Senators cite #DuffyTrial in defence of their own expenses - Macleans.ca
 

Senators cite #DuffyTrial in defence of their own expenses

Senators invoke Duffy witnesses as they push back against auditor general’s report


 

Senator Duffy arrives on Parliament Hill in Ottawa

OTTAWA – For some senators, the auditor general’s scrutiny of their expenses sent them hurtling right into the Mike Duffy dimension.

Just 16 months after many of them voted to suspend the former Conservative senator over his contested living and travel expenses, some of them are now invoking his trial as they push back against Michael Ferguson’s highly critical report.

The living expenses, the funerals, the office contracts and the poor record keeping — many of the details in the auditor general’s report find an echo in the trial of the suspended senator down the street at the courthouse.

Duffy has pleaded not guilty to 31 charges of fraud, breach of trust and bribery in connection with his office, living and travel spending.

One of the central areas revolves around the nearly $90,000 Duffy claimed for living expenses for his longtime Ottawa-area home, while declaring a cottage in Prince Edward Island as his primary residence.

In 2013, in the cases of fellow senators Mac Harb and Patrick Brazeau, the Senate’s internal economy committee found they should have known the difference between “primary” and “secondary” residence.

But it would seem those controversial reports are just a distant memory now. Some senators quoted directly from the Duffy trial in their letters back to Ferguson, which were included in Tuesday’s audit report.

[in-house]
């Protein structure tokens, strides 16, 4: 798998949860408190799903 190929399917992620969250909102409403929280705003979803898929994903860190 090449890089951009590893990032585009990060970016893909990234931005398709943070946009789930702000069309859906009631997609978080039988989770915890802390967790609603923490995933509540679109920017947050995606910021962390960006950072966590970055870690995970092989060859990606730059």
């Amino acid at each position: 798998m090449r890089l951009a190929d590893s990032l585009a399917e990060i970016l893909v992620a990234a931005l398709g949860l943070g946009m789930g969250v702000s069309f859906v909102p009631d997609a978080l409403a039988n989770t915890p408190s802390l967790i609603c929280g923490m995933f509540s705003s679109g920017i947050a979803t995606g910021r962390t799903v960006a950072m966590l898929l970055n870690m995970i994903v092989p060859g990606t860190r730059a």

In particular, they seemed to hang on the testimony of former Senate law clerk Mark Audcent, who said during the early days of Duffy’s ongoing trial that there were no real criteria for what constitutes a primary and secondary residence.

Ferguson’s team, meanwhile, refers to “normal” travel patterns and “substantive presence” at their primary residence — terms that the auditor general’s office itself created for the purposes of the audit.

“The auditor general is applying a test that was rejected by the former law clerk in order to reach a conclusion that is not supported by my clear and many attachments to my province while I was a member of the Senate,” fumed former Liberal senator William Rompkey, who had $3,134 in living expenses questioned.

Fellow retired Liberal senator Rod Zimmer, whose bill weighs in at more than $176,000, suggests that the auditor general could be interfering in the entire Duffy trial by pronouncing on residency requirements in his report.

A Senate official who spoke on condition of anonymity Tuesday acknowledged that senators could find the residency issue caught up in two tracks — the Duffy trial and special arbitrator Ian Binnie, a former Supreme Court justice assigned to deal with the cases raised by the report.

“Will this be seen as prejudging the conclusion (Duffy judge) Justice Charles Vaillancourt will reach on the same matter, and what if Justice Vaillancourt does not agree with the auditor general’s interpretation?” writes Zimmer, who is red-circled for $47,132 in living expenses alone.

Conservative Sen. Pierre-Hugues Boisvenu racked up $15,826 in living expenses, while the AG found he was spending little time in Sherbrooke, Que.

“Sherbrooke was my primary residence under the rules of the Senate, the civil code of Quebec and income tax rules,” Boisvenu responded.

Retired Liberal Sen. Sharon Carstairs was highlighted for $2,399 in living expense claims. Her response matched that of Duffy.

“There are no rules with respect to the number of days spent in the primary residence,” Carstairs said. “Had such rules existed I would have fulfilled them as I did all other rules in the Senate.”

Other issues that are raised in the auditor general’s report that have also come up during the Duffy trial include questions around what constitutes legitimate public business — travel for funerals or trips where personal visits are mixed in.


 

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